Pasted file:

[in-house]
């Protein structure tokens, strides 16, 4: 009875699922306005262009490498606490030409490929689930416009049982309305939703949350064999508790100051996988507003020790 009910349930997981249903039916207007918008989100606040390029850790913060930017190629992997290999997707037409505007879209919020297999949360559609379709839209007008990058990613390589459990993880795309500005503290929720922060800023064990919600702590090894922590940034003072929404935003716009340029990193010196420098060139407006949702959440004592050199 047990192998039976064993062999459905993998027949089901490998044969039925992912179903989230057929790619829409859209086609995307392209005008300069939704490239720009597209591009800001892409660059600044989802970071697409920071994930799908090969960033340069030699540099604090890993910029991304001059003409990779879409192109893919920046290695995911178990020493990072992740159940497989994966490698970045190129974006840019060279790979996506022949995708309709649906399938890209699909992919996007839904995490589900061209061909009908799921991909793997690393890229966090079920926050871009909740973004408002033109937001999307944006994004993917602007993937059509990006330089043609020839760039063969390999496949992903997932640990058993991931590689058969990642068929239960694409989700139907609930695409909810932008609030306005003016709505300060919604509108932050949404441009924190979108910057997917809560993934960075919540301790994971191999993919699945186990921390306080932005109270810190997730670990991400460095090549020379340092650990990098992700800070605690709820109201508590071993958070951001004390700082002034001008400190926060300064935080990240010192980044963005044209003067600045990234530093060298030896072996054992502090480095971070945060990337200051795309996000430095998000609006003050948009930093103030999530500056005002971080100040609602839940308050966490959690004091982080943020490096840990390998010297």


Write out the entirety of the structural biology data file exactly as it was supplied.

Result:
[in-house]
């Protein structure tokens, strides 16, 4: 009875699922306005262009490498606490030409490929689930416009049982309305939703949350064999508790100051996988507003020790 009910349930997981249903039916207007918008989100606040390029850790913060930017190629992997290999997707037409505007879209919020297999949360559609379709839209007008990058990613390589459990993880795309500005503290929720922060800023064990919600702590090894922590940034003072929404935003716009340029990193010196420098060139407006949702959440004592050199 047990192998039976064993062999459905993998027949089901490998044969039925992912179903989230057929790619829409859209086609995307392209005008300069939704490239720009597209591009800001892409660059600044989802970071697409920071994930799908090969960033340069030699540099604090890993910029991304001059003409990779879409192109893919920046290695995911178990020493990072992740159940497989994966490698970045190129974006840019060279790979996506022949995708309709649906399938890209699909992919996007839904995490589900061209061909009908799921991909793997690393890229966090079920926050871009909740973004408002033109937001999307944006994004993917602007993937059509990006330089043609020839760039063969390999496949992903997932640990058993991931590689058969990642068929239960694409989700139907609930695409909810932008609030306005003016709505300060919604509108932050949404441009924190979108910057997917809560993934960075919540301790994971191999993919699945186990921390306080932005109270810190997730670990991400460095090549020379340092650990990098992700800070605690709820109201508590071993958070951001004390700082002034001008400190926060300064935080990240010192980044963005044209003067600045990234530093060298030896072996054992502090480095971070945060990337200051795309996000430095998000609006003050948009930093103030999530500056005002971080100040609602839940308050966490959690004091982080943020490096840990390998010297």